“We always qualified in multiple events. One of the headlines (Rapid City Journal) said, ‘DeMents lament which events to run at State,’” she said with a laugh. “Coach (Dave) Scott put us where we were going to be most useful for the team. He put me in the relays and Jackie in the individual events so we could score more points. We had a lot of talent and opportunities as a team to decide where we could score the most points.”
When Genevieve and Jackie settled in Hot Springs to finish high school, they lived with their uncle, Dave Rooks. It proved to be a pretty good transition for the sisters who were always on the move.
“I remember when I first got there, it was so weird. It was 100 degrees and we were practicing in the gym for basketball; in Florida basketball was in the winter time. That was just foreign to me,” she said. “It was a nice time and everyone was so welcoming. You have a little bit of conflict when you first go to a new school because you are the new girls, but they were good memories.”
She said that when Jackie was inducted into the Hot Springs Bison Athletics Hall of Fame (2018) as an individual athlete, it brought her back to something that was a foundation of roots.
“Moving around growing up, we didn’t have kids you went to school with since kindergarten,” she said. “But we still see classmates occasionally. When Mickey Dennis got inducted to the Hall of Fame two years ago, it was great to see a bunch of my old classmates there. It was a lot of fun being in Hot Springs. It’s a beautiful town.”
Thinking back, DeMent-Osborn remembers all the road trips, coming back from games on the bus, singing to the radio with her teammates. Sunnie Fish, an outstanding athlete herself at HSHS, was a close friend of theirs. Joyce Farrell hired the DeMent twins for their first jobs as they worked for her in the summer recreation department.
Her first time going back to Hot Springs after graduation, she walked into the Case Auditorium gym to referee a basketball game.
“It was very nostalgic. It had been about 20 years and Joyce was announcing. There were hugs and familiar faces everywhere,” she said. “It was just so cool to go back. It had been a long time, but people still remember who you are.”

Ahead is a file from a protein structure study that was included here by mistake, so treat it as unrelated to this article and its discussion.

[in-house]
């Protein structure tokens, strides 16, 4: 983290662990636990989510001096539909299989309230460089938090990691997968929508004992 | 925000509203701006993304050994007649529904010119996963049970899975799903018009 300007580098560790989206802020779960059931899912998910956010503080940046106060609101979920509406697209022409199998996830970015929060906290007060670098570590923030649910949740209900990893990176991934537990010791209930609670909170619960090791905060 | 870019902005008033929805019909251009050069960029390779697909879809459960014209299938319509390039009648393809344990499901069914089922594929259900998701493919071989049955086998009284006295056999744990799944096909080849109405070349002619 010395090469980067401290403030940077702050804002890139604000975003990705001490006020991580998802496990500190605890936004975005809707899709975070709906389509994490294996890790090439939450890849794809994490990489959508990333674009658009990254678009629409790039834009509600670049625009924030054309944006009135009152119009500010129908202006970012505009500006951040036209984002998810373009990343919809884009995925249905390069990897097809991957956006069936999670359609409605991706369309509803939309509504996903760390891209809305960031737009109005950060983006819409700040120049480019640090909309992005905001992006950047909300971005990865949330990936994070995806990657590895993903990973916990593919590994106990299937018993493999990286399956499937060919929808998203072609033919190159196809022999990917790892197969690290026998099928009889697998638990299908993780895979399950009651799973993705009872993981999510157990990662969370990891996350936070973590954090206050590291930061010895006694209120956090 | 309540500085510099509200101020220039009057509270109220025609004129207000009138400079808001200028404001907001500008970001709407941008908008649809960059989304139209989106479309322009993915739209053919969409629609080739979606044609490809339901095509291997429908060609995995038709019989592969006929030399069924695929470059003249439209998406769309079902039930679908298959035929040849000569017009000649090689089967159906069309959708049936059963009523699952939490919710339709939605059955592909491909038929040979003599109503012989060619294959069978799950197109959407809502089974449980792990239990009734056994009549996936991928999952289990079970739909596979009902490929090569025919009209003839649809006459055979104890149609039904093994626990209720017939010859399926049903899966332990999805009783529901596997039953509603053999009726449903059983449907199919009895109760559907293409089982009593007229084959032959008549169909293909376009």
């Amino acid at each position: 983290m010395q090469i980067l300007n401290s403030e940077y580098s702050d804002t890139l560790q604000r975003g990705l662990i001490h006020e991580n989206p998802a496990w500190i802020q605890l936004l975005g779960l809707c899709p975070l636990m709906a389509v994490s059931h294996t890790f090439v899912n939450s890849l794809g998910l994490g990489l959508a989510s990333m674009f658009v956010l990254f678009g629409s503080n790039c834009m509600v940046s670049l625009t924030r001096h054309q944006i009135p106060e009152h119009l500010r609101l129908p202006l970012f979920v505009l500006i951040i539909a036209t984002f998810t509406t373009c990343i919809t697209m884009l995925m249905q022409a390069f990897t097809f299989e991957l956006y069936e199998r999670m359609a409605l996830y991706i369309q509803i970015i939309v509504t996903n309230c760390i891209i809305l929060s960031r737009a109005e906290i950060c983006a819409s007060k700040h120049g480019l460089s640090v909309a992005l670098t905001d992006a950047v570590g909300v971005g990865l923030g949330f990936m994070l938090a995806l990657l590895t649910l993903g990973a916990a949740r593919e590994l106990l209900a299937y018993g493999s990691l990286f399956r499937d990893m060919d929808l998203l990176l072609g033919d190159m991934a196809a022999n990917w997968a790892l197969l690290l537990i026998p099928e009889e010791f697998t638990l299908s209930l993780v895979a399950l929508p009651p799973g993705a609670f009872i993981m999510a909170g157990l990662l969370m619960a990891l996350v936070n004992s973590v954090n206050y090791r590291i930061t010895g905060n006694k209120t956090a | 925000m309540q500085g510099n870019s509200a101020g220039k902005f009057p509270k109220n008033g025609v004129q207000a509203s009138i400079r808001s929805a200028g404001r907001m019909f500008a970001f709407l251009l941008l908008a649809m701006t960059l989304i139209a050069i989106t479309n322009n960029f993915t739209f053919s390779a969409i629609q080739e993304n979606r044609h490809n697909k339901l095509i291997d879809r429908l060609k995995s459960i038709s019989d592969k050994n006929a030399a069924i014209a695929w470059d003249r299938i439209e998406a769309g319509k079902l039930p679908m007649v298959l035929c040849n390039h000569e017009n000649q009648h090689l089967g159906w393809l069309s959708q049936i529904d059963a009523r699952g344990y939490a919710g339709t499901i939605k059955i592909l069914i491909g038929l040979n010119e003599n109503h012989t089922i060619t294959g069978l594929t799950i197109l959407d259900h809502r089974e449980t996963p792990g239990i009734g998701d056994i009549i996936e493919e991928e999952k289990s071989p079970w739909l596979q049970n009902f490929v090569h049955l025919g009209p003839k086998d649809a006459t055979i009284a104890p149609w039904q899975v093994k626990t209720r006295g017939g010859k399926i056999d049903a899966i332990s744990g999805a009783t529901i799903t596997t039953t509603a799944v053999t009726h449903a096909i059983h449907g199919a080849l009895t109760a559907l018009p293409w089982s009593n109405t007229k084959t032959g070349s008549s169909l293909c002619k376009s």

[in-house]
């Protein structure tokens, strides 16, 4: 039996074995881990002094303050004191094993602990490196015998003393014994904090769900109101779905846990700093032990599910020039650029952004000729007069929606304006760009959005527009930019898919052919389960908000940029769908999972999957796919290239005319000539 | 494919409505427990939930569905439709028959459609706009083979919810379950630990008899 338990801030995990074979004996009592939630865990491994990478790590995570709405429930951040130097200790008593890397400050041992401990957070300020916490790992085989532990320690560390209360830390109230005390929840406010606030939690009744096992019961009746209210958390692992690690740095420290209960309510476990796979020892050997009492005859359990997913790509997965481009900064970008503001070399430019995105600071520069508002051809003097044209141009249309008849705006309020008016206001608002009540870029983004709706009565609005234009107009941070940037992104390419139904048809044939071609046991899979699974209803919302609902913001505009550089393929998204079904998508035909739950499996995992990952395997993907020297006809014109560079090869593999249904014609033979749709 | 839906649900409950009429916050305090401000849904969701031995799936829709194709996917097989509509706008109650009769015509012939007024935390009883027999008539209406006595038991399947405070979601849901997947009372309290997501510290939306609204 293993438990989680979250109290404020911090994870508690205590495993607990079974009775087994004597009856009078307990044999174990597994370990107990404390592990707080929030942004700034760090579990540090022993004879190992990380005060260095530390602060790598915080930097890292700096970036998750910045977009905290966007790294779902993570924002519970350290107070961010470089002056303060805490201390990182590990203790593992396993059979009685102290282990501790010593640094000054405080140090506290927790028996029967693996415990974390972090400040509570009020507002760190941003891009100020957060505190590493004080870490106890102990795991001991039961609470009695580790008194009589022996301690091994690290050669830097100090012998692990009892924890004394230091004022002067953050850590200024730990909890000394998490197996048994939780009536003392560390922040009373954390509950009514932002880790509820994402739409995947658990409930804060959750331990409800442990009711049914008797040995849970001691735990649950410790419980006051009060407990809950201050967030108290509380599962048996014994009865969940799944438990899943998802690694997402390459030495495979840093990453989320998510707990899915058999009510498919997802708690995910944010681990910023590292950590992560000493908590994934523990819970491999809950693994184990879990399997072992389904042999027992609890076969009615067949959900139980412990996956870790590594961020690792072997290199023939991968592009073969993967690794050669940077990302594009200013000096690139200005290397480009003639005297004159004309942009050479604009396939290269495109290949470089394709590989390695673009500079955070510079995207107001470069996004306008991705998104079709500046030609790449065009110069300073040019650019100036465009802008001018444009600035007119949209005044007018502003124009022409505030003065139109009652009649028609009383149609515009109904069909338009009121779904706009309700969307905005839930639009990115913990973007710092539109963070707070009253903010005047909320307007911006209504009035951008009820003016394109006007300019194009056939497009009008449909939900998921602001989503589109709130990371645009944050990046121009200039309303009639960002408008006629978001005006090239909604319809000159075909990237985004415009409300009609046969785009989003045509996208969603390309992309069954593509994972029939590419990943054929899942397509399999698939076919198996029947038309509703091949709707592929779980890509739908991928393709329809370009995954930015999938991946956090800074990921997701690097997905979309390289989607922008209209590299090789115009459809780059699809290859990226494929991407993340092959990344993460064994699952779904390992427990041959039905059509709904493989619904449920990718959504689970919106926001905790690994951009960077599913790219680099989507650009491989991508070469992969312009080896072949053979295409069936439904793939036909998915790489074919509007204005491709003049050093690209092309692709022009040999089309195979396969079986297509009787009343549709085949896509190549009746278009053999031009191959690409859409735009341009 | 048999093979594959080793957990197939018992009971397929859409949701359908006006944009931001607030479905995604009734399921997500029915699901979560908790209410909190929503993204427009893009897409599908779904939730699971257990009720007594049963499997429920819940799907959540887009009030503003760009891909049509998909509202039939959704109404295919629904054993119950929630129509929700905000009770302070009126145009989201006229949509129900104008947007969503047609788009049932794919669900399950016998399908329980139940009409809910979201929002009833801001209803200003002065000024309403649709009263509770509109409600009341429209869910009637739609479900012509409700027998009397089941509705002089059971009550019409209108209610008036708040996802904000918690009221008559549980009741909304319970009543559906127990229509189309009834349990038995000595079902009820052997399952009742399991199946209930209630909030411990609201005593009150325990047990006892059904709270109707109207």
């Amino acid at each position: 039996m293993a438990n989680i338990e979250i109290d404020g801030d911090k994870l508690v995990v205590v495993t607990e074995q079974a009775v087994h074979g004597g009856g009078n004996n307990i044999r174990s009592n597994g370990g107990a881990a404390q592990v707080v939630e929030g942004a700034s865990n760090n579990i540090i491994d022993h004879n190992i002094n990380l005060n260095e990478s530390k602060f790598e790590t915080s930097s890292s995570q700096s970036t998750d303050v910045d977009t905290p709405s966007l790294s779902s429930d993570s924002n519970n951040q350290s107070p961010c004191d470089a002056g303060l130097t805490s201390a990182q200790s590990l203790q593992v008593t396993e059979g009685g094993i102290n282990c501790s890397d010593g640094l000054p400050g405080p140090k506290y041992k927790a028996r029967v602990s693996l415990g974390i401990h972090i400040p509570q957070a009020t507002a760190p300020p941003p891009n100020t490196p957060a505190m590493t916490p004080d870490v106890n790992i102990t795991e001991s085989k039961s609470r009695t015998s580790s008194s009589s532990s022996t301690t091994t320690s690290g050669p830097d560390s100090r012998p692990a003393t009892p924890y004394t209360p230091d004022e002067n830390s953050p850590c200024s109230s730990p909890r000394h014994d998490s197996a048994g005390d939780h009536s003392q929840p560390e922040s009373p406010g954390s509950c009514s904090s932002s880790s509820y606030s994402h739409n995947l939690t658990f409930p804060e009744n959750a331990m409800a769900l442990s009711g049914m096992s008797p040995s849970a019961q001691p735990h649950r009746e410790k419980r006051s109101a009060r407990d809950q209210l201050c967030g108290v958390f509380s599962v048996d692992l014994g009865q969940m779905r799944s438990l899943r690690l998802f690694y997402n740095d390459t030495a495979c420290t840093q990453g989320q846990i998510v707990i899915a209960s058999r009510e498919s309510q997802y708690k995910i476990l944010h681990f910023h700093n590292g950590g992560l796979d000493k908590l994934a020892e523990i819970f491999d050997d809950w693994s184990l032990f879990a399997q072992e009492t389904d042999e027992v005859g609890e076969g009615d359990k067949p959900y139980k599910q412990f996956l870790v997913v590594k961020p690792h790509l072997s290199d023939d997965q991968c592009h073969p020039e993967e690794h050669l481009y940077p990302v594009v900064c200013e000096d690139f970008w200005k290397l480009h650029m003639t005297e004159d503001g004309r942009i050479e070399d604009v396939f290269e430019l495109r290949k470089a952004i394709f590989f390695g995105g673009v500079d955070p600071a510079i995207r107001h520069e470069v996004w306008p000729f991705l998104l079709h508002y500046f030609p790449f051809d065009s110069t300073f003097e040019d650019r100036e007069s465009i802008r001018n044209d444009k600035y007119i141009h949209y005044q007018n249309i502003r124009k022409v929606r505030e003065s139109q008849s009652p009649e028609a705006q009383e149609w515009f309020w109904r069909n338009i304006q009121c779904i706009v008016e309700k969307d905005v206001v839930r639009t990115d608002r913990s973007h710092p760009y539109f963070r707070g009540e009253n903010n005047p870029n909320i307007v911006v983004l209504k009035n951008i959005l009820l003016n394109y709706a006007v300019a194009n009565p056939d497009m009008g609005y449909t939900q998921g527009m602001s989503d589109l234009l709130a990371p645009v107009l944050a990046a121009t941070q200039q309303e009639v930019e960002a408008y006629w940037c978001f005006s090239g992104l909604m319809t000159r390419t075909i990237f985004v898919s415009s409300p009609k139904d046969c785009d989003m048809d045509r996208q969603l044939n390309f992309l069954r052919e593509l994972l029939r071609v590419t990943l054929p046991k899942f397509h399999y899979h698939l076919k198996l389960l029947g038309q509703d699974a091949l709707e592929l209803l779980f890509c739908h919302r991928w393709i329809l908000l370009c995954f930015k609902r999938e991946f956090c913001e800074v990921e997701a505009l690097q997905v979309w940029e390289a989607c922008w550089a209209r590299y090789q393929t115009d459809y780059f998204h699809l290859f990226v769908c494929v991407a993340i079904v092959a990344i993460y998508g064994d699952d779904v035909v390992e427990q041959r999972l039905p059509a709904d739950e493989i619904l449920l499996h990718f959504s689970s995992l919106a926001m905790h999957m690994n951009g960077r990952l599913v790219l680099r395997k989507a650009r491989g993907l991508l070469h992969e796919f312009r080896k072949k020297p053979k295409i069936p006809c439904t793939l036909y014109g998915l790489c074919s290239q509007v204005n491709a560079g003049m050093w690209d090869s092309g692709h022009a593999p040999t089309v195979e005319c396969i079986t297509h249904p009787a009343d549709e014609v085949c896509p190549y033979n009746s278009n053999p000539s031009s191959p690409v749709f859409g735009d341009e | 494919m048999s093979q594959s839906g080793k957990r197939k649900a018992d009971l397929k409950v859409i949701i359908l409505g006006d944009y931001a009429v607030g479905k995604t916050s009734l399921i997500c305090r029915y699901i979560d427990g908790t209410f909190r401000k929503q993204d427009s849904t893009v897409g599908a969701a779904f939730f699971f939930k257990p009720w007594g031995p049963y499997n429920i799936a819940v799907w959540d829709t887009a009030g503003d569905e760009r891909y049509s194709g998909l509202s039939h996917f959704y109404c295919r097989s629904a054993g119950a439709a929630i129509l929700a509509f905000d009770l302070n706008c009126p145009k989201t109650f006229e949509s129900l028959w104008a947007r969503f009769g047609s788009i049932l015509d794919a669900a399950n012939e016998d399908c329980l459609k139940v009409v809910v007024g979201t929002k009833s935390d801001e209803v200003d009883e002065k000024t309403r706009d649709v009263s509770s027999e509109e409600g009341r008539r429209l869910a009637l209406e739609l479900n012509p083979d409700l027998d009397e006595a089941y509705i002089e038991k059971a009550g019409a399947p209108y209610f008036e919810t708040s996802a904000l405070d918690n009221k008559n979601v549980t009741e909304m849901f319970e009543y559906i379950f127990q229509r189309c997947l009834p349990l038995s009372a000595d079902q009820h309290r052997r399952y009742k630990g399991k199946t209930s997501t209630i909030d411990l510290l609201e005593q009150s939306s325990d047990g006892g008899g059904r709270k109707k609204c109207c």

Saturday night was also special for DeMent-Osborn to be back again in Hot Springs.
“First, it was wonderful to be able to work my very first game at my alma mater,” she said. “I was excited, but got a little nervous during the anthem. Then once the game started, I was dialed in and focused.”
Giving back to HSHS
DeMent-Osborn runs a small accounting firm. She was in public accounting for several years and when she had her two daughters, she wanted more flexibility. She now works two days a week at a client’s office and then out of her home the rest of the time.
“I’ve always wanted to be an accountant, since I was a little girl, as long as I can remember,” she said. “I wanted to be an agent accountant for the FBI, investigating white collar crimes. I just love accounting. It is not a job if it’s something you enjoy. Going to work every day is fun.”
DeMent-Osborn has been on the Bison HOF committee for about three years. When Jackie was inducted, Genevieve presented her. There, she met HSHS Hall of Famer Quinten Hofer, who is also the committee’s chairperson, and she said they hit it off.
“I just said I want to help and be involved, do whatever I can to help out,” she said. “It is a lot of fun because of the love of the town, the love of the school, the loyalty. You don’t see that very often anymore. I see it in the smaller towns when I officiate, but in the bigger schools, it kind of gets lost, the pride of where you go to school and your hometown. Being in the Hall of Fame kind of brings that out, to be part of it.”
In addition, DeMent-Osborn is on the Board of Directors for Thunder Valley Community Development Corporation, a Non-Profit by Porcupine, the Black Hills Sports Officials Association and the Black Hills Rapids Soccer Club.
Continuing on that officiating trail
DeMent-Osborn first became a basketball referee, again somewhat on a lark when she was asked to help officiate a middle school game in Winner in 2010.
It turned into much more, and little did she know at the time, it would take her to where she is today. Along with her high school duties on the basketball court, she officiates and is on staff for women’s basketball at the collegiate level in the Rocky Mountain Athletic Conference, the Northern Sun Intercollegiate Conference, the Great Plains Athletic Conference and Region IX.
“When I worked games in the middle of the State, I would travel to a small gym and have people come up and say, ‘I’ve never seen a female ref before,’” she said. “In South Dakota we don’t have very many female officials at all. We’re hurting for officials period, much less females. It’s nice to be out there and show these young girls that you can be a mother and a professional and have a career, and still be able to do things that you really enjoy.”
DeMent-Osborn hopes she is a positive influence on her daughters with all of her activities.
“At dinner one night when I said I was going to be one of the first females officiating football in South Dakota, my oldest goes, ‘Really Mom? Wow, you are changing the world.’ I started laughing and said, ‘No, honey,’ but she thought it was the greatest thing ever.”
DeMent-Osborn has a goal someday to have one or both of her daughter’s officiate with her. She has a few years yet, but she hopes it becomes reality.
“You have father-son, father-daughter, but I never have seen a woman officiate with her daughter. That would be really cool,” she said.
Yet another officiating trail to blaze for DeMent-Osborn.